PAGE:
Two factors to consider are connection requirements and the delivery of the model itself.
The nature of the centralised, Server-Led model means it works more effectively when connected to the internet. While that gives many security-related benefits, it means employees will work more effectively with access to an Internet connection. It doesn’t need to be a strong connection (you can work lag-free over 3G) and nor does it even need to be a secure connection (as no actual data is transferred to the end user’s device), meaning employees can safely and effectively use public Wi-Fi. With the general high availability of connections these days, companies lose less work time when operating a Server-Led IT model.
Finally, as the Server-Led model is still (relatively speaking) in its infancy – and as it’s fundamentally delivered differently to traditional, Device-Led, IT – it requires a particular level of experience to be able to deliver effectively. Desktop 365 partners with Server-Led specialists, Atlas Cloud, as a delivery partner because they’ve been fully focused on delivering the technology for many years – having won numerous awards in the process. However, with a non-specialist team, you may find challenges with the delivery that could affect stability and, therefore, the performance of your business.
Moving to Server-Led IT unlocks an abundance of relatively minor gains when viewed in isolation. When added together, however, they can make a significant impact – a concept referred to as “accumulative advantage”.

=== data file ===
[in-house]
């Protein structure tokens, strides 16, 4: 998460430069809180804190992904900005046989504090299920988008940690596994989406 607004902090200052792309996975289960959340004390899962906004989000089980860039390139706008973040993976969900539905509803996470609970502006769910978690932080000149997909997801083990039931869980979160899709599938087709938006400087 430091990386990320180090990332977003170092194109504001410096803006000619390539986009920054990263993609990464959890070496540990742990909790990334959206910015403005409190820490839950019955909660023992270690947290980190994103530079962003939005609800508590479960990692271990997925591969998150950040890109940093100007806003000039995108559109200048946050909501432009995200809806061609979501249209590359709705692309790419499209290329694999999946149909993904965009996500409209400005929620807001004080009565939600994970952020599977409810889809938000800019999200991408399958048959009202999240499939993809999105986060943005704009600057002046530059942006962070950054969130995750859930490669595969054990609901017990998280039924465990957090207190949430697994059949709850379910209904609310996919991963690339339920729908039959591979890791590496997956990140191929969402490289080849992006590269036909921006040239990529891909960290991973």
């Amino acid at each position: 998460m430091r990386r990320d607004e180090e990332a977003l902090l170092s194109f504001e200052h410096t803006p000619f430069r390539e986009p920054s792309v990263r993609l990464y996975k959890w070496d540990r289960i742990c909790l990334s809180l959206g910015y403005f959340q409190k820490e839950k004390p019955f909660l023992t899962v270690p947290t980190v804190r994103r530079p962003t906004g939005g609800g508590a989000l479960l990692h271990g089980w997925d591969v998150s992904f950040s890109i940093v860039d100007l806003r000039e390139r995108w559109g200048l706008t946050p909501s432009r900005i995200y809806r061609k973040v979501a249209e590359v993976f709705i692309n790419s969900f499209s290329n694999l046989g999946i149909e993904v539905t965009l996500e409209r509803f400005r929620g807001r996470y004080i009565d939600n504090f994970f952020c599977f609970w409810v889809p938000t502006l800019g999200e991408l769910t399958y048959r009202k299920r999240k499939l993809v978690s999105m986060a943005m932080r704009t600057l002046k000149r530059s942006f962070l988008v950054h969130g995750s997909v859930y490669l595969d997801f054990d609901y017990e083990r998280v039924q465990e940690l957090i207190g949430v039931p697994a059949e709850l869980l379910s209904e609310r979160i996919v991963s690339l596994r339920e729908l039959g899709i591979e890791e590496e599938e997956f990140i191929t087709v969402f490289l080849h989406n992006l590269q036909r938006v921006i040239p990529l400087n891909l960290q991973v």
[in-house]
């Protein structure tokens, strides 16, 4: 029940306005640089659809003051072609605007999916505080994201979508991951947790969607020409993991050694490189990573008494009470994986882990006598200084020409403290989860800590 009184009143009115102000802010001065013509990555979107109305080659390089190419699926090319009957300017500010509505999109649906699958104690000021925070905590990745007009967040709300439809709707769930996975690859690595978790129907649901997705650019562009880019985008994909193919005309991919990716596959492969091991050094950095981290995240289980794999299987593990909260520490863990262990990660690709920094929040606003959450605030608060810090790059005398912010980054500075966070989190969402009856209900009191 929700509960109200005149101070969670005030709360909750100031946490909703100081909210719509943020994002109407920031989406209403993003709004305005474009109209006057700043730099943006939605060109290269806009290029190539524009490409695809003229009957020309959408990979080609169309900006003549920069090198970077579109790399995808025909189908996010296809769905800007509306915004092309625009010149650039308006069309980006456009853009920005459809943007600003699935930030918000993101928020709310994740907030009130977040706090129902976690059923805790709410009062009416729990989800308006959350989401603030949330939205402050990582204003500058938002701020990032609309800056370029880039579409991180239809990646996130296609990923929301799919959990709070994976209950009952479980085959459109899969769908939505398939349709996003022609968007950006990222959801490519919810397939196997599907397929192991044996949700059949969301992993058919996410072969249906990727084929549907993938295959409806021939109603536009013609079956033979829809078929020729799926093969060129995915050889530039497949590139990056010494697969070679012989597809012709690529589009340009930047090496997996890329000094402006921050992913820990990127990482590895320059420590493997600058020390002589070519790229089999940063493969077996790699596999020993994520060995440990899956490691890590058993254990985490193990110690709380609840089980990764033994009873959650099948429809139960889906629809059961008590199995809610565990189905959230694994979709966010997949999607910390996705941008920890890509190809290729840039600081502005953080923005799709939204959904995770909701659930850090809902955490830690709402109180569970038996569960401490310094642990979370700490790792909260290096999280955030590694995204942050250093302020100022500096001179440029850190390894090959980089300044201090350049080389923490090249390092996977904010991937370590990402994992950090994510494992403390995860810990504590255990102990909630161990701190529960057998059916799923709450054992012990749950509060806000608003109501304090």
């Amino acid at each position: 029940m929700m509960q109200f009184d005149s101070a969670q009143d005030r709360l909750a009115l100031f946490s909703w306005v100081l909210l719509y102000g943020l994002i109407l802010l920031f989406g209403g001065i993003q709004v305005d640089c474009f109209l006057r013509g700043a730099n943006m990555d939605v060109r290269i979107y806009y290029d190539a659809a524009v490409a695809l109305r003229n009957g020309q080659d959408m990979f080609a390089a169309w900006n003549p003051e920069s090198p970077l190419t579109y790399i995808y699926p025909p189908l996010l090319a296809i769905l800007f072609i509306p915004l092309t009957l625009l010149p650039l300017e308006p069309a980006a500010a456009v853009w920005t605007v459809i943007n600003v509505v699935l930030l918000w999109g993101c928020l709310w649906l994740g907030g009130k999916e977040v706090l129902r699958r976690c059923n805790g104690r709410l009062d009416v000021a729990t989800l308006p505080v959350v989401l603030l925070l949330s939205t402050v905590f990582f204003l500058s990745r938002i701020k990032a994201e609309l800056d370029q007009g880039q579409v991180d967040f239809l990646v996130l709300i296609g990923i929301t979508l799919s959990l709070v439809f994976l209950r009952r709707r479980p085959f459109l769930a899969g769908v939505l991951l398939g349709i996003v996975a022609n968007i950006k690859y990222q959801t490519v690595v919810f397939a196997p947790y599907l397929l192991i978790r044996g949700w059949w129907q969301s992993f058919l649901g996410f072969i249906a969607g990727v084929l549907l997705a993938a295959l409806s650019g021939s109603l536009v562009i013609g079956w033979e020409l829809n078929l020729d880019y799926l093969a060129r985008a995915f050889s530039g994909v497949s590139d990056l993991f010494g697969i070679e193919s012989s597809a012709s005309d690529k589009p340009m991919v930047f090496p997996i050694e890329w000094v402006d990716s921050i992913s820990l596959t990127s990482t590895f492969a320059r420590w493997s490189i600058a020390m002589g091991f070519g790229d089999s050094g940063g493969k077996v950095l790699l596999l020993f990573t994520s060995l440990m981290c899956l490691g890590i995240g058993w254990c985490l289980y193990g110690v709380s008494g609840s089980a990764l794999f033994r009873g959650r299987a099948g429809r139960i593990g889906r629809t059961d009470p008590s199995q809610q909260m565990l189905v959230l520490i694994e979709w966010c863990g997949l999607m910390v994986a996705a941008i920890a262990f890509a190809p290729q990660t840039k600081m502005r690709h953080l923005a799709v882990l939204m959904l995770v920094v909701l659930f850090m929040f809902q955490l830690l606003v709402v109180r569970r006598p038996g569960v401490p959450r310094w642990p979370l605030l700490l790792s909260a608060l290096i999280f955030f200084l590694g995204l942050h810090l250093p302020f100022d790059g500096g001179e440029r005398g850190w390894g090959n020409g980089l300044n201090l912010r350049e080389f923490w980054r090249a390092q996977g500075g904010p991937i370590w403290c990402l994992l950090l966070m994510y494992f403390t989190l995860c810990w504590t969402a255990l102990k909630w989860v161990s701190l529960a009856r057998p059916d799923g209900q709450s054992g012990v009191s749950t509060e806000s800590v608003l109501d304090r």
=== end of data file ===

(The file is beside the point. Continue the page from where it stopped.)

The author of the above linked article offers a powerful analogy.
“Imagine two plants growing side by side. Each day they will compete for sunlight and soil. If one plant can grow just a little bit faster than the other, then it can stretch taller, catch more sunlight, and soak up more rain. The next day, this additional energy allows the plant to grow even more. This pattern continues until the stronger plant crowds the other out and takes the lion’s share of sunlight, soil, and nutrients.
“Like plants in the rainforest, humans are often competing for the same resources… Companies compete for the same potential client… The difference between these options can be razor thin, but the winners enjoy massively outsized rewards.”
The One Percent Rule – James Clear
There are some organisations that don’t consider their employees to be a substantial factor defining their success and there are some that do. For those that do, implementing Server-Led IT (like Desktop 365) will help them gain accumulative advantage over their competitors, stretching further and catching more resource.
Server-Led is an established IT model yet still (comparatively) in its infancy. Microsoft Office 365 uses the Server-Led approach and is beginning to become the new standard for office applications; Desktop 365 is the same for your full suite existing business applications, broadening the advantages further and wider.
The sooner an organisation can adopt the approach, the larger their accumulative advantage will be.
Desktop 365 is the leading IT solution
Desktop 365 is a Citrix and Microsoft solution delivered by award-winning consultancy and managed services provider, Atlas Cloud.
Microsoft’s Office 365 is a managed Server-Led solution for a suite of office applications; Desktop 365 is a managed Server-Led solution for user desktops, files and any existing business applications.
Desktop 365 is an all-in-one, Server-Led IT implementation that uses Citrix and Microsoft technology, delivered by award-winning MSP Atlas Cloud.